Journal of Medical Case Reports Impact Factor & Information

Publisher: BioMed Central

Journal description

Journal of Medical Case Reports is a peer-reviewed open access journal that will consider any original case report that expands the field of general medical knowledge.

Current impact factor: 0.00

Impact Factor Rankings

Additional details

5-year impact 0.00
Cited half-life 0.00
Immediacy index 0.00
Eigenfactor 0.00
Article influence 0.00
Website Journal of Medical Case Reports website
ISSN 1752-1947
OCLC 123234958
Material type Document, Periodical, Internet resource
Document type Internet Resource, Computer File, Journal / Magazine / Newspaper

Publisher details

BioMed Central

  • Pre-print
    • Author can archive a pre-print version
  • Post-print
    • Author can archive a post-print version
  • Conditions
    • Publisher's version/PDF may be used
    • Eligible UK authors may deposit in OpenDepot
    • Creative Commons Attribution License
    • Copy of License must accompany any deposit.
    • All titles are open access journals
    • 'BioMed Central' is an imprint of 'Springer Verlag (Germany)'
  • Classification
    ​ green

Publications in this journal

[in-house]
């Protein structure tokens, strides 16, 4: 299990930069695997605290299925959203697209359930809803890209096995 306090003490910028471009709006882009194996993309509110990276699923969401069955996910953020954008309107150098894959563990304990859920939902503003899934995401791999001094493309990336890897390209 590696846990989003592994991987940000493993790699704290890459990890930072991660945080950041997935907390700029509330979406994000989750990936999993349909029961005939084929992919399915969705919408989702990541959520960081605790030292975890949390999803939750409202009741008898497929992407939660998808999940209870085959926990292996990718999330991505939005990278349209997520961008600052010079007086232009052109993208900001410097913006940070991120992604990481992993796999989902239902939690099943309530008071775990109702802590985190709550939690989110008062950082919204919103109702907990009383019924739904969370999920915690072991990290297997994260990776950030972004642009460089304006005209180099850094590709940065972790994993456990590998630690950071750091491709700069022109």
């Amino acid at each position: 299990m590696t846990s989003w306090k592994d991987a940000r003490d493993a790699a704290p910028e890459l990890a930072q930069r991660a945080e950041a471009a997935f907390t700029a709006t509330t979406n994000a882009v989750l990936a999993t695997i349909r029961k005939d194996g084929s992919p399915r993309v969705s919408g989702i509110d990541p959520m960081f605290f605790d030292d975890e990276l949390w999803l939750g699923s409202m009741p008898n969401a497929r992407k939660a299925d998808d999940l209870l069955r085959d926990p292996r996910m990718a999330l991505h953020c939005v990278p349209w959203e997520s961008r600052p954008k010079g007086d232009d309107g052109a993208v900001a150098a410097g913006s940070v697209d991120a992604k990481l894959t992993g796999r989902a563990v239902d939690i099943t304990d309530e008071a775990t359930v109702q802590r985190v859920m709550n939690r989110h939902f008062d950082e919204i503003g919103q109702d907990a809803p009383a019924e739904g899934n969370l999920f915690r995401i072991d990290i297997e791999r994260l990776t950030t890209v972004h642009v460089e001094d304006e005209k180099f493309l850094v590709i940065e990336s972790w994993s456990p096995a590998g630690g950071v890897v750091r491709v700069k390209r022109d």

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    ABSTRACT: Solitary fibrous tumors are rare neoplasms of mesenchymal origin. They are often of low malignant potential and rarely metastasize. While they frequently arise from the pleura, they can occur at any soft tissue site in the body. We present a case of a large (28 × 21cm) malignant solitary fibrous tumor arising from the bladder serosa. In addition, the clinicopathologic features, differential diagnosis, cytogenetics and management of this rare disease are discussed, along with a review of the existing literature on this topic. An otherwise healthy 41-year-old Caucasian man presented with weight loss and progressive abdominal bloating. A subsequent computed tomography scan of his chest, abdomen and pelvis revealed a 26.8 × 21cm intra-abdominal mass occupying most of his abdominal cavity. The inferior vena cava was compressed, and the mass extended inferiorly to his upper pelvis abutting the superior dome of his bladder. He underwent operative resection and the resected mass measured 28 × 21 × 18cm and weighed 4.8kg. The cut surface revealed a gray-white mass with an ill-defined whorled-like pattern, with randomly assorted tan fleshy nodules. A histologic evaluation revealed variable, alternating hypercellular and hypocellular areas, with areas of necrosis. The tumor cells varied from spindle to epithelioid within a hyalinized stroma. In the hypercellular areas, the tumor cells showed moderate atypia with high mitotic activity. The histological features combined with immunophenotyping were suggestive of a malignant solitary fibrous tumor that grossly appeared to be growing from the bladder serosa, specifically the intraperitoneal superior dome of the bladder. Our patient is currently eight months post-surgery without evidence of recurrence. Extrapleural occurrences of solitary fibrosis tumors are being increasingly observed. Malignant solitary fibrosis tumors of the urinary bladder, however, are very rare. As there are no pathognomonic features of malignancy, surgical resection is often both diagnostic and therapeutic, as was the case in our report.